In the latter half of 1835, was caught up in several disagreements involving the church’s top leadership. As one of the , Hyde had been active in the quorum’s mission to the eastern earlier in the year, during which he and were reprimanded for criticizing of the . Church leaders suspended the two from their apostolic duties pending reconciliation. The matter was resolved at a council meeting held in , Ohio, on 26 September 1835, when Hyde and McLellin “frankly confessed” that they were at fault and the council forgave and reinstated them. Another conflict arose several weeks later, however, after a 3 November revelation chastised the Twelve for inequality “in the division of the moneys which came into their hands.” Hyde, McLellin, and were singled out for an unspecified sin, and all of the Twelve were encouraged to “humble themselves.” Two days later, on 5 November 1835, Hyde and McLellin visited JS and “expressed some little dissatisfaction” with the revelation. JS’s journal notes that after the two apostles examined “their own hearts,” they acknowledged the revelation “to be the word of the Lord and said they were satisfied.”
Nevertheless, on 15 December 1835, wrote to JS with a litany of complaints. Specifically, Hyde accused , a member of the committee to build the in , of unfairly restricting credit to him at the while allowing to accumulate a large debt. Both Hyde and Smith were presumably expected to pay for anything they obtained from the committee store. However, , the store’s clerk, later listed William Smith among the building committee members. If Smith was a part of the building committee in some fashion, it is possible that the store handled his debts differently than it did others. In any case, Hyde was likely unaware of Smith’s position or any special financial arrangement he had with the store.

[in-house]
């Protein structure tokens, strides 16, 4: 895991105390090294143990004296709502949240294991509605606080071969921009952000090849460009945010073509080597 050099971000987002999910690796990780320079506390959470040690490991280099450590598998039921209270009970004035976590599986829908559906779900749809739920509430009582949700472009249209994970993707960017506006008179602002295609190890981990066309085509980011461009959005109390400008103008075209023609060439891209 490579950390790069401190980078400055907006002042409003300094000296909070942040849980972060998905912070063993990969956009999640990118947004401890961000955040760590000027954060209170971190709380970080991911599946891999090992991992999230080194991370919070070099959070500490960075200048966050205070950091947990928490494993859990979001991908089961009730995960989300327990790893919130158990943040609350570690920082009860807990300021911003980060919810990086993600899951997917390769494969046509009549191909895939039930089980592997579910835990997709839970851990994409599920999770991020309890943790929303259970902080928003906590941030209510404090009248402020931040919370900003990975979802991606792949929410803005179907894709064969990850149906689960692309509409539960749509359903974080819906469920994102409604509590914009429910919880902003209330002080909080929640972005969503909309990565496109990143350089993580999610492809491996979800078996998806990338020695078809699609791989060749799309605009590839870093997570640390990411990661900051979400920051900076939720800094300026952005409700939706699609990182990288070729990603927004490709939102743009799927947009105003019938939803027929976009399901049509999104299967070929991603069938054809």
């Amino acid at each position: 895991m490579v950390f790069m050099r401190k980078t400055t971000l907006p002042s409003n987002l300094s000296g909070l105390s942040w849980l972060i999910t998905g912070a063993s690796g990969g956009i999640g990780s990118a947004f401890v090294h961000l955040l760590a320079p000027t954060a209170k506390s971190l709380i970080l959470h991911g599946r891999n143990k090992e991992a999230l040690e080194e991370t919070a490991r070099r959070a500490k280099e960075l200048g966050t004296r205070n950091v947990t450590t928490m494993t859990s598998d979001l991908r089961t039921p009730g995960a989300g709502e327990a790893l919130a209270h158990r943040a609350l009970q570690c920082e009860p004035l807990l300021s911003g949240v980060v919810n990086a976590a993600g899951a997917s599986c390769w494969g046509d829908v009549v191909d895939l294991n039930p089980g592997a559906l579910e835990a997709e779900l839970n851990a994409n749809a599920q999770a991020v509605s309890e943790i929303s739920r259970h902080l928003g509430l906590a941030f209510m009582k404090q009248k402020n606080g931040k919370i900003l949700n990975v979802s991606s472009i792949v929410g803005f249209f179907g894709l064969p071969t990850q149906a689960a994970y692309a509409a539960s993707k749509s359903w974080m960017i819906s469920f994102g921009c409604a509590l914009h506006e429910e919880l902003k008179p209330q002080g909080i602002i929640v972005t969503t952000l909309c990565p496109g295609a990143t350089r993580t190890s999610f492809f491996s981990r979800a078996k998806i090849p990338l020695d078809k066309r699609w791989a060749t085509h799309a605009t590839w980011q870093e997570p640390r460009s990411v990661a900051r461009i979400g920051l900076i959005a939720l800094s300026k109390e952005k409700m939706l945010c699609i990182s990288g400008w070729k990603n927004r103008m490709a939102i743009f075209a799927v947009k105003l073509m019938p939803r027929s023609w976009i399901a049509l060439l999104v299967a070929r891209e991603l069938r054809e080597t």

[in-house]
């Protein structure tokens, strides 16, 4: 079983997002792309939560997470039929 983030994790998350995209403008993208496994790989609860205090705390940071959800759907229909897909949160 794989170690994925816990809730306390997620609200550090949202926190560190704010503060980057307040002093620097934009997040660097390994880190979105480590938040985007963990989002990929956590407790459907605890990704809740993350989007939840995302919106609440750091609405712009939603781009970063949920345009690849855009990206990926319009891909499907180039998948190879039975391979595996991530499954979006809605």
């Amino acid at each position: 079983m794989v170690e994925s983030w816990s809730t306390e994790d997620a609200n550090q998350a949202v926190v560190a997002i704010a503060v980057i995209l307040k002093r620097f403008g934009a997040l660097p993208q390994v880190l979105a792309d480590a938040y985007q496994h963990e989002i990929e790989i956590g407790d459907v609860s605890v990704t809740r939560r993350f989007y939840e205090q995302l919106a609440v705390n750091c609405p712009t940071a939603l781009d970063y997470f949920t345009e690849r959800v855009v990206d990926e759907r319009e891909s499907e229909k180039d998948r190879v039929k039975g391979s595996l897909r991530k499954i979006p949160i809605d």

In his letter to JS, invoked the 3 November revelation to demonstrate that the inequality it condemned still continued among the Twelve. Drawing on the parable of the twelve sons that is found in the 3 November revelation, Hyde suggested that each of the Twelve had a right to be treated equally by the , particularly since they had all helped raise funds for the store—and for the completion of the —during their mission to the eastern . Hyde further noted that while on their mission, the Twelve had been dependent upon donations to support themselves and their families but that he had given the committee “$275 in cash,” thereby reducing himself to “nothing in a pecuniary point.” He encouraged JS to uphold the principles of impartiality and equality.
The same day he wrote the letter, handed it to JS, whose journal notes that the letter “laserated” JS’s feelings but did not weaken his conviction that he “had dealt in righteousness” with Hyde “in all things and endeavoured to promote his happiness and well being.” JS felt that Hyde’s reflections were “ungrateful and founded in jealousy and that the adversary is striving with all his subtle devises and influence to destroy him by causing a division amon[g] the twelve that God has chosen to open the gospel Kingdom in all the nations.” JS’s journal contains a prayer that Hyde would be “delivered from the power of the destroyer” so that he and all the apostles would be ready for the upcoming in the .